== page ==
Thursday, September 11, 2008

You Say You Want a Revolution?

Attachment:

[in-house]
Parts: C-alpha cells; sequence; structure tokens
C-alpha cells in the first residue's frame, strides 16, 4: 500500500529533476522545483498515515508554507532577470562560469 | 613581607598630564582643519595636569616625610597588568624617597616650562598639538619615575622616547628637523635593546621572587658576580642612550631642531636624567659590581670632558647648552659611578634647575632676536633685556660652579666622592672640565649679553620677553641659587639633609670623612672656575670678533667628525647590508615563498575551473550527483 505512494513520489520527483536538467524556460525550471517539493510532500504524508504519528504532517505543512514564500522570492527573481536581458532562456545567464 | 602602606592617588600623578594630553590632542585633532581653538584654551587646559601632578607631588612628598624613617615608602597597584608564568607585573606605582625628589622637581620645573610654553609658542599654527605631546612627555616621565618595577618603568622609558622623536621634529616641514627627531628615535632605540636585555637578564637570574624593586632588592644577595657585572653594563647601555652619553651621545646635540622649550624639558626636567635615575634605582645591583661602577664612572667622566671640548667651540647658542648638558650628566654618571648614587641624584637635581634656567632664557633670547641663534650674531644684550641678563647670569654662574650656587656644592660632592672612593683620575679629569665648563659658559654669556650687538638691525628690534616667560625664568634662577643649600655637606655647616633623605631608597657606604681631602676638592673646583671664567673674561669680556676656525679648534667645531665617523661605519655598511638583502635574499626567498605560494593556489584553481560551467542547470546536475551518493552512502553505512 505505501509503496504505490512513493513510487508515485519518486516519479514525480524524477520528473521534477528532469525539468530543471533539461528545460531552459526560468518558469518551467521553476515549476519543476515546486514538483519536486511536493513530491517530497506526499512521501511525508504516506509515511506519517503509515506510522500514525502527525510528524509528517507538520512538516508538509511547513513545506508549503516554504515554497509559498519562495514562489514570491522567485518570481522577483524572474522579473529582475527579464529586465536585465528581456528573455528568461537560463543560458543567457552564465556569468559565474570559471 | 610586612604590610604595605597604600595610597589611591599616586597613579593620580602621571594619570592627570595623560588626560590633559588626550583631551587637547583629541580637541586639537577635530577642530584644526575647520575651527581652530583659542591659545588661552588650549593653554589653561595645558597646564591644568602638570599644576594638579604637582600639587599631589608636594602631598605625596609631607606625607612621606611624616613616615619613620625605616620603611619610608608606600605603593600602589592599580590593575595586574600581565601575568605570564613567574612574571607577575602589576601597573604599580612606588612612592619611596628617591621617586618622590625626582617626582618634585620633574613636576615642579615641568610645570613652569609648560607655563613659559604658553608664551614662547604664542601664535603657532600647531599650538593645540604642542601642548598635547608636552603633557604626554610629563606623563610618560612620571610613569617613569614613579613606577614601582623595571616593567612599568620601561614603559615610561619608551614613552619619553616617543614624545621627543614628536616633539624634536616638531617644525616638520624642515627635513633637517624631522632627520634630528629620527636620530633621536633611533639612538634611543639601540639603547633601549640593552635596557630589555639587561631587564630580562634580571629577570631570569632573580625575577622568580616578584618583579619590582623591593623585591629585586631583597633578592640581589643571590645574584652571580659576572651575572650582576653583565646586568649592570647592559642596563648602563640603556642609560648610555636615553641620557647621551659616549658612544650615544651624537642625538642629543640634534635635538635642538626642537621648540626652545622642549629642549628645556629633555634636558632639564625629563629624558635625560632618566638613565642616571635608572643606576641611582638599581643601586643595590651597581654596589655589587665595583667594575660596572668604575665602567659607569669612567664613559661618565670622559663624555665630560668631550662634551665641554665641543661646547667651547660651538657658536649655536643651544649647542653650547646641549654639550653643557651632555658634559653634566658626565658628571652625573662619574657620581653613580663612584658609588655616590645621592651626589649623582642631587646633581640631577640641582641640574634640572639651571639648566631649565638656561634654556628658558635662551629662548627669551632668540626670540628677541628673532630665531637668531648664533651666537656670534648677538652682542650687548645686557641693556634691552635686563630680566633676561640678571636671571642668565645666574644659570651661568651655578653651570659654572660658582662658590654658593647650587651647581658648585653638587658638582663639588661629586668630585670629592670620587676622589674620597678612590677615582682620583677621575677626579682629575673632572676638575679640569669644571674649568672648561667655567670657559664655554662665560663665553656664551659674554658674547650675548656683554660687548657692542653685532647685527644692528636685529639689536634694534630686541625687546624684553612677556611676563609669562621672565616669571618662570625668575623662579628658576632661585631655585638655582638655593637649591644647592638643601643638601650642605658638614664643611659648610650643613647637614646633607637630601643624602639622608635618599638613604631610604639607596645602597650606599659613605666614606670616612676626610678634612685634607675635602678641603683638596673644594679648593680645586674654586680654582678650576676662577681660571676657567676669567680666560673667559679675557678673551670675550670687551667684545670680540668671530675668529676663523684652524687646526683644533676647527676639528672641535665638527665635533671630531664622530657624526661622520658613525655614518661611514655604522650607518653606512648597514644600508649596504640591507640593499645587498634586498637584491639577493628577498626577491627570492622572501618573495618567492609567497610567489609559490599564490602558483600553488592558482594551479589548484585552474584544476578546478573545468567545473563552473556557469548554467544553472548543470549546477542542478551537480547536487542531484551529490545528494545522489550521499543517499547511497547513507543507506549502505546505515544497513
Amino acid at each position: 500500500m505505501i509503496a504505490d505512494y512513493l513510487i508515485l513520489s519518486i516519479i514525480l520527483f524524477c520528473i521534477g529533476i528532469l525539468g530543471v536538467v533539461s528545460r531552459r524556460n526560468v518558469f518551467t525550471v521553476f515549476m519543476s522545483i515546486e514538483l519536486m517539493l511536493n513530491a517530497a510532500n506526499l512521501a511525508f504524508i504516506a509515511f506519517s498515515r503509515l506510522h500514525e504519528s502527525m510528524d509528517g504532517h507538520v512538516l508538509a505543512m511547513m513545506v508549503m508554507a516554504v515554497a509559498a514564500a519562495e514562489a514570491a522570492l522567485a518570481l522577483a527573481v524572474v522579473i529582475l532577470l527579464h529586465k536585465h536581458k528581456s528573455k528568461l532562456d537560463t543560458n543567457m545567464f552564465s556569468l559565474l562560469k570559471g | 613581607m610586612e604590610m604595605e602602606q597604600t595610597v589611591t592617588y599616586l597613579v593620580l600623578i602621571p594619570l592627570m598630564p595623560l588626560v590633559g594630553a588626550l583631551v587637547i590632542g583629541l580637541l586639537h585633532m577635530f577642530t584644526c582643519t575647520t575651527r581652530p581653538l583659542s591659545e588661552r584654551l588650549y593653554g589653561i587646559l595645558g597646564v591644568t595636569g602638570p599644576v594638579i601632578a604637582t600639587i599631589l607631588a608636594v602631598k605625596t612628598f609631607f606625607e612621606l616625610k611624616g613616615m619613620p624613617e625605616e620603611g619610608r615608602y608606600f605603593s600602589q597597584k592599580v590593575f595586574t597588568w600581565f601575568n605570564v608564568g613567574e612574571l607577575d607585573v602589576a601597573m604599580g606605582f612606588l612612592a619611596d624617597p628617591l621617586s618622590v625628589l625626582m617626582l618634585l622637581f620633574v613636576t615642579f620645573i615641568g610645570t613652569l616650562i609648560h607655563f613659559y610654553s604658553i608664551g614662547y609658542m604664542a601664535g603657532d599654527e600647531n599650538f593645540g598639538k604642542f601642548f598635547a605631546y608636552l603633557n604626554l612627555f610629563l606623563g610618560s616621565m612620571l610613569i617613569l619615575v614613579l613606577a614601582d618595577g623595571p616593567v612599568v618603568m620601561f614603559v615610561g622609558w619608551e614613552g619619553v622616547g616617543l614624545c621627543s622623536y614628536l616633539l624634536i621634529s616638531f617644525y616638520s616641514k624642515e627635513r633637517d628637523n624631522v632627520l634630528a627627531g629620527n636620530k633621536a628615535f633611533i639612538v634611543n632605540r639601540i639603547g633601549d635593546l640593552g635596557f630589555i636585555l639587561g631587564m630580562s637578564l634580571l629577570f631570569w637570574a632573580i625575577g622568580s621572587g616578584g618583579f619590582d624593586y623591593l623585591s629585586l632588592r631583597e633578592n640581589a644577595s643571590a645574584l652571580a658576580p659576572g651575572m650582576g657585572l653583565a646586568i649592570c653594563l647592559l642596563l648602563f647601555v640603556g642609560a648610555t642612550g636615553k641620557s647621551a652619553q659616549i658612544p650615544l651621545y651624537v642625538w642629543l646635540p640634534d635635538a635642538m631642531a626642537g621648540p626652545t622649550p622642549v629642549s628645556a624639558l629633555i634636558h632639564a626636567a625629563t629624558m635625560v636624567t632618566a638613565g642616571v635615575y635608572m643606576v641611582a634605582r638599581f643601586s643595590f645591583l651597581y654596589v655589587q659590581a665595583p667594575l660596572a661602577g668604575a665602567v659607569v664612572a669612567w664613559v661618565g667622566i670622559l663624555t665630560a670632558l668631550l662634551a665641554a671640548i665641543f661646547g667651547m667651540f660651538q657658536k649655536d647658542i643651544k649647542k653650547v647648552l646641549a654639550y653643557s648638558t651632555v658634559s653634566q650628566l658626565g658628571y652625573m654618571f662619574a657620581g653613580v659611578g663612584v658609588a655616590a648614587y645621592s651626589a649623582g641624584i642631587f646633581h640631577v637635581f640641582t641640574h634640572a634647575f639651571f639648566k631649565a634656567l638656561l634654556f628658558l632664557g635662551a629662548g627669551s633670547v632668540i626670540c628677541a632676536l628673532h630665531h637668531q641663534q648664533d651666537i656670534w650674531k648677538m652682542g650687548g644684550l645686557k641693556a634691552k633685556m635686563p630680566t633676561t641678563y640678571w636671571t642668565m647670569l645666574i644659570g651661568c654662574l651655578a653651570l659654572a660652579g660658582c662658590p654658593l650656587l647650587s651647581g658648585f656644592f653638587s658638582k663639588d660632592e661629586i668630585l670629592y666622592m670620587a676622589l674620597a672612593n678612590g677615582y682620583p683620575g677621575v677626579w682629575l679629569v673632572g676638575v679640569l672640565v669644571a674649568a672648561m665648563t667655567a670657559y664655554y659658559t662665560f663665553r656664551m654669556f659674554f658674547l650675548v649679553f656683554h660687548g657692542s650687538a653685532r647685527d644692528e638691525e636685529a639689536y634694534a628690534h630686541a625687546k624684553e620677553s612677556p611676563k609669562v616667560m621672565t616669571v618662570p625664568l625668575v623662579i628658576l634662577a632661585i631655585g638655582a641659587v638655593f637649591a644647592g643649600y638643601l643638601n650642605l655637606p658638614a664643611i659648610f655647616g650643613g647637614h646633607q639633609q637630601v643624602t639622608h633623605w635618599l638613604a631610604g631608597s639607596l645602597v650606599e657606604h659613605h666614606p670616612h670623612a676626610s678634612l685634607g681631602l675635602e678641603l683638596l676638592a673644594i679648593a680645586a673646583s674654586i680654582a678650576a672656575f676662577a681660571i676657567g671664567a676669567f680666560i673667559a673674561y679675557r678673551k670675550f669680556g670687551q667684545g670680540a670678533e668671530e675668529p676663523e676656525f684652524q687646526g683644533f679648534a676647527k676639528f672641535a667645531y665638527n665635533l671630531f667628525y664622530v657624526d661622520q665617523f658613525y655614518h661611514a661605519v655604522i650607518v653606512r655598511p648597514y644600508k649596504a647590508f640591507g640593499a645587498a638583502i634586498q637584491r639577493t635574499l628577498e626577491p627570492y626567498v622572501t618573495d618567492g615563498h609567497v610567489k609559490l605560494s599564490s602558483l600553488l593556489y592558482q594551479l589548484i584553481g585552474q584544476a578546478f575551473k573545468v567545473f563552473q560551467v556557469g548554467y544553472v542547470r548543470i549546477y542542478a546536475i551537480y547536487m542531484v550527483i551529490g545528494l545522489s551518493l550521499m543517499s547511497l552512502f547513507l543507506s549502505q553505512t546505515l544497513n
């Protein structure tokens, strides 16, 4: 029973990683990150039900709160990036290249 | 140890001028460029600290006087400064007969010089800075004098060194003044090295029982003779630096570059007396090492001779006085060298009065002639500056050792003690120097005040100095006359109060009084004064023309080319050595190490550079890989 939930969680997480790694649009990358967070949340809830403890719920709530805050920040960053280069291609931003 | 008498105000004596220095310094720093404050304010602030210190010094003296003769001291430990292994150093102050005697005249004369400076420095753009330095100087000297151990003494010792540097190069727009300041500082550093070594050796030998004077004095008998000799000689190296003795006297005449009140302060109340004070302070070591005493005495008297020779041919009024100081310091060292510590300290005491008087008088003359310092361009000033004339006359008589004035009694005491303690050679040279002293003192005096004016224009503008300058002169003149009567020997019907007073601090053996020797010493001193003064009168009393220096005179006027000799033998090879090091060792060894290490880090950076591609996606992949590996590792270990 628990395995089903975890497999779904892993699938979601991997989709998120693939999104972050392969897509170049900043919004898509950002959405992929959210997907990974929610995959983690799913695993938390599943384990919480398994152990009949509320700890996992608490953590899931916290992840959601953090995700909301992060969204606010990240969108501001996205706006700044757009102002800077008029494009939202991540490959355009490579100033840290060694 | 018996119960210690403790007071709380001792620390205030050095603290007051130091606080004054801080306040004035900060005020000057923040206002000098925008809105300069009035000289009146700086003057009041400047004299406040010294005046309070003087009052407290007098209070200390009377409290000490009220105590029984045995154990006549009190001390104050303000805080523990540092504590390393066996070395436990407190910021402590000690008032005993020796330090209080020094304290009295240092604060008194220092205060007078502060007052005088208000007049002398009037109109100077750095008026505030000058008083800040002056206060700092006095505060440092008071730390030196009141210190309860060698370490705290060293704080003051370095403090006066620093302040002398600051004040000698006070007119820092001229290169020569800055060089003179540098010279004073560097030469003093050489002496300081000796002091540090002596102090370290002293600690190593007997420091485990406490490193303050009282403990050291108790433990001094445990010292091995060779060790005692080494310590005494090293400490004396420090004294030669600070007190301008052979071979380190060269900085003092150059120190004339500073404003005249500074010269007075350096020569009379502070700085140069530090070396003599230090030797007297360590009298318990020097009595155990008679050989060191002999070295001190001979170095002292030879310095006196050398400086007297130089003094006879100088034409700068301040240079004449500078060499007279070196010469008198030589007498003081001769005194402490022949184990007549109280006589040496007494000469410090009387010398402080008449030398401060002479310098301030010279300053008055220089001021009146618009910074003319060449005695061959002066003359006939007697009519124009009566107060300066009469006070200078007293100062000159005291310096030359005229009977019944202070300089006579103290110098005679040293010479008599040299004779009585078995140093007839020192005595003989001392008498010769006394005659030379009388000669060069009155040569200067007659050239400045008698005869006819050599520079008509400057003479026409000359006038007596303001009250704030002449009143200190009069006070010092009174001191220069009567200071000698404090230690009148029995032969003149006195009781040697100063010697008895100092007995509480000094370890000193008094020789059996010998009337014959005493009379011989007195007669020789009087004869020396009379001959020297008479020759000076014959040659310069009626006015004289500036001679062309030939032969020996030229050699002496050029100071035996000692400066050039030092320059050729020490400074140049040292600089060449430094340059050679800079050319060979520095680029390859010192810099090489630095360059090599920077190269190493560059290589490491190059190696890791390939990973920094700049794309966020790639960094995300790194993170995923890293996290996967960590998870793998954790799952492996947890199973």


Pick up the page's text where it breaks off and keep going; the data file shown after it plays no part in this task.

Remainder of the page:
So you want to start your own nation, eh? I'm glad you came to me. I might not have the vast amount of experience that comes from living, like, really, really close to Canada and kinda-sorta close to Russia. I am, however, a pretend internet historian with a real degree in history, which I think trumps being a real whack job with a real degree in fake history. Anyway, let's say that you want to start a nation. You need four things. 1. Territory. Without it you're just some dude on a chair. 2. The ability to defend your territory. Or, alternately, territory that no one else wants. 3. Someone else to agree that you are, indeed, a nation. 4. Some really bitchin' flame decals for your flag. Or, possibly: 4. Some form of government. I forget which. Does it really matter, though? Who doesn't love bitchin' flame decals? Now, then, pretend that your territory is part of another territory, which is highly likely, unless you happen to be in charge of Sealand. That means you'll have to make your nation out of parts of another nation. Let's make an example. You live in Greater Krapistan (the -stan suffix denotes that you're in the Land of the Krapi people). However, you don't like Greater Krapistan too much and think you'd be much better off if you pulled your little province of Outer Krapistania out of Greater Krapistan. Here's where things get interesting. You're technically allowed to do that, if you can get away with it. So, if Greater Krapistan fights to keep you in and you beat them on your own, you get to start your own country. This happens a lot, mostly in Africa. Now most of the time the would-be rebels have fewer resources than the people they're trying to break away from. Should you find yourself in that situation, you'll need to make friends. You might want to go make friends with Padukiolia, the big, powerful country next door that doesn't really like Greater Krapistan. They might be willing to intervene on your behalf. But watch out, as the Padukiloias of the world rarely intervene in such matters out of the pure goodness of their hearts and their simple respect for the rightness of your cause. Either way, if you think that you can take Greater Krapistan or convince Padukiolia to intervene on your behalf, you've got yourself your own nation, assuming that the rest of the world agrees. Congratulations! ---------------------- We have two excellent examples of the principles of nation-creating right here in the annals of the history of the United States of America. First, the American Revolution. In 1776 the Declaration of Independence laid down the principles of the nation. However, the fledgling nation wasn't strong enough to stand up against England on its own. Luckily, France didn't so much like England, so they intervened on America's behalf. On the thing about being careful of the reasons for assistance, however, during the French Revolution certain parties became convinced that the United States owed their new brothers in democracy a solid. Then came the XYZ Affair and all kinds of other stuff and the two nations nearly went to war over the principle of the whole thing. Instead, the US and England went to war again in the War of 1812, also known as "one of the dumbest wars ever." Second, the Civil War. In 1861 the Confederate States of America withdrew from the Union. For about a year and a half they seemed to have the upper hand, due to the general slowness of the Union leadership. The Confederacy lobbied hard for international recognition and assistance from Europe. England was willing to build blockade runners for the Confederates and trade for southern cotton in spite of the Union blockade because they needed the cotton for their textile mills. However, they weren't willing to go far enough as to actually extend recognition. They came close in the fall of 1862, but the Battle of Antietam and Emancipation Proclamation pretty much nipped the idea in the bud. No one intervened on the CSA's behalf, the war stayed an internal matter, and the rest is history. ---------------------- So what's my point? No one else seems to be raising a stink about the whole Russia/Georgia thing like the U.S. is. The reason for this lack of stink is simple. It's not because NATO is a bunch of dishonorable wimps or anything, it's because this is a messy, messy situation. If the U.S. goes to war with Russia over this, it's not as the avenging saviors. It's as the country on the other side of the world meddling in the internal affairs of other nations. The absolute last thing we want to do is start World War III over what appears to be a foregone conclusion. Georgia isn't being unjustly attacked by Russia. South Ossetia simply got the biggest country in the area to come in on their side. It happens. Calling this anything else is stupid, dangerous, and short sighted. Oh, and pulling some “Evil Empire” crap out of your hat and pretending the Cold War never ended isn’t such a good thing, either. It’s a brave new world, folks, one in which we might have to re-think the whole idiotic belligerence thing...

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